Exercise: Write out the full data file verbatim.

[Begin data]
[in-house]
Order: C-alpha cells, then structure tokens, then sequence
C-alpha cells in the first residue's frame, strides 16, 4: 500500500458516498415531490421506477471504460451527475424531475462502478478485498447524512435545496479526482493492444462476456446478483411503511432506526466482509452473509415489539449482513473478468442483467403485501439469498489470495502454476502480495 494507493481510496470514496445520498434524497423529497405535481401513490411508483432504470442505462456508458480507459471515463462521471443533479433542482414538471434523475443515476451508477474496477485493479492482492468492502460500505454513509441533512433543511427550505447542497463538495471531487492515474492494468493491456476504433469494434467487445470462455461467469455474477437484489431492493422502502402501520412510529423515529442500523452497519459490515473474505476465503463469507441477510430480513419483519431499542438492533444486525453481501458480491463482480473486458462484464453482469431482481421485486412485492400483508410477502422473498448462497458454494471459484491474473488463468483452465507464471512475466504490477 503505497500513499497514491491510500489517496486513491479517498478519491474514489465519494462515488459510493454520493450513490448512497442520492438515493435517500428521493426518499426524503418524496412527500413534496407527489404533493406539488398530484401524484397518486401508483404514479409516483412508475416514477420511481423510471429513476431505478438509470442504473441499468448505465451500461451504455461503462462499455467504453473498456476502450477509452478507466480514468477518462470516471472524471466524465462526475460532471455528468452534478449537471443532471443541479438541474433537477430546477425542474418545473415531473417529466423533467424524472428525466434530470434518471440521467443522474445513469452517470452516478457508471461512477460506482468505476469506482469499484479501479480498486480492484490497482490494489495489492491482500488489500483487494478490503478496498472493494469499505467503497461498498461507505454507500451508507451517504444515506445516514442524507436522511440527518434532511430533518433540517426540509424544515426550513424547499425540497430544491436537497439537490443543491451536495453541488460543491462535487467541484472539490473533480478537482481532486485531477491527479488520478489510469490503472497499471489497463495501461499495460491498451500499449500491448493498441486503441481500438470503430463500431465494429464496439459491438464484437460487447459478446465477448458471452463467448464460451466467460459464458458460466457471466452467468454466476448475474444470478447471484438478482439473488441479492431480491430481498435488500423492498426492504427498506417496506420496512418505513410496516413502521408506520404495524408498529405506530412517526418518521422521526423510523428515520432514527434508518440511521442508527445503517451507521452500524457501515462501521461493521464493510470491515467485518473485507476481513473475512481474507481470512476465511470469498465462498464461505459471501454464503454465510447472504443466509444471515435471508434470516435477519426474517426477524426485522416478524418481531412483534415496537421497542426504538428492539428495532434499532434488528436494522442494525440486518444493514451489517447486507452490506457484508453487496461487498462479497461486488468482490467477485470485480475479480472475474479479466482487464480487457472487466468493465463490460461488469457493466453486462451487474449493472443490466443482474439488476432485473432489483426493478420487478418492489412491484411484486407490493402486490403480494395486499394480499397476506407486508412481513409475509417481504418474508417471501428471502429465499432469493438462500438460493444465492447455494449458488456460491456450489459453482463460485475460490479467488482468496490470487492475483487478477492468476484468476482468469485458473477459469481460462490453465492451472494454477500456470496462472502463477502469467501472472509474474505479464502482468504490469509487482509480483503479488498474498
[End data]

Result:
[in-house]
Order: C-alpha cells, then structure tokens, then sequence
C-alpha cells in the first residue's frame, strides 16, 4: 500500500458516498415531490421506477471504460451527475424531475462502478478485498447524512435545496479526482493492444462476456446478483411503511432506526466482509452473509415489539449482513473478468442483467403485501439469498489470495502454476502480495 494507493481510496470514496445520498434524497423529497405535481401513490411508483432504470442505462456508458480507459471515463462521471443533479433542482414538471434523475443515476451508477474496477485493479492482492468492502460500505454513509441533512433543511427550505447542497463538495471531487492515474492494468493491456476504433469494434467487445470462455461467469455474477437484489431492493422502502402501520412510529423515529442500523452497519459490515473474505476465503463469507441477510430480513419483519431499542438492533444486525453481501458480491463482480473486458462484464453482469431482481421485486412485492400483508410477502422473498448462497458454494471459484491474473488463468483452465507464471512475466504490477 503505497500513499497514491491510500489517496486513491479517498478519491474514489465519494462515488459510493454520493450513490448512497442520492438515493435517500428521493426518499426524503418524496412527500413534496407527489404533493406539488398530484401524484397518486401508483404514479409516483412508475416514477420511481423510471429513476431505478438509470442504473441499468448505465451500461451504455461503462462499455467504453473498456476502450477509452478507466480514468477518462470516471472524471466524465462526475460532471455528468452534478449537471443532471443541479438541474433537477430546477425542474418545473415531473417529466423533467424524472428525466434530470434518471440521467443522474445513469452517470452516478457508471461512477460506482468505476469506482469499484479501479480498486480492484490497482490494489495489492491482500488489500483487494478490503478496498472493494469499505467503497461498498461507505454507500451508507451517504444515506445516514442524507436522511440527518434532511430533518433540517426540509424544515426550513424547499425540497430544491436537497439537490443543491451536495453541488460543491462535487467541484472539490473533480478537482481532486485531477491527479488520478489510469490503472497499471489497463495501461499495460491498451500499449500491448493498441486503441481500438470503430463500431465494429464496439459491438464484437460487447459478446465477448458471452463467448464460451466467460459464458458460466457471466452467468454466476448475474444470478447471484438478482439473488441479492431480491430481498435488500423492498426492504427498506417496506420496512418505513410496516413502521408506520404495524408498529405506530412517526418518521422521526423510523428515520432514527434508518440511521442508527445503517451507521452500524457501515462501521461493521464493510470491515467485518473485507476481513473475512481474507481470512476465511470469498465462498464461505459471501454464503454465510447472504443466509444471515435471508434470516435477519426474517426477524426485522416478524418481531412483534415496537421497542426504538428492539428495532434499532434488528436494522442494525440486518444493514451489517447486507452490506457484508453487496461487498462479497461486488468482490467477485470485480475479480472475474479479466482487464480487457472487466468493465463490460461488469457493466453486462451487474449493472443490466443482474439488476432485473432489483426493478420487478418492489412491484411484486407490493402486490403480494395486499394480499397476506407486508412481513409475509417481504418474508417471501428471502429465499432469493438462500438460493444465492447455494449458488456460491456450489459453482463460485475460490479467488482468496490470487492475483487478477492468476484468476482468469485458473477459469481460462490453465492451472494454477500456470496462472502463477502469467501472472509474474505479464502482468504490469509487482509480483503479488498474498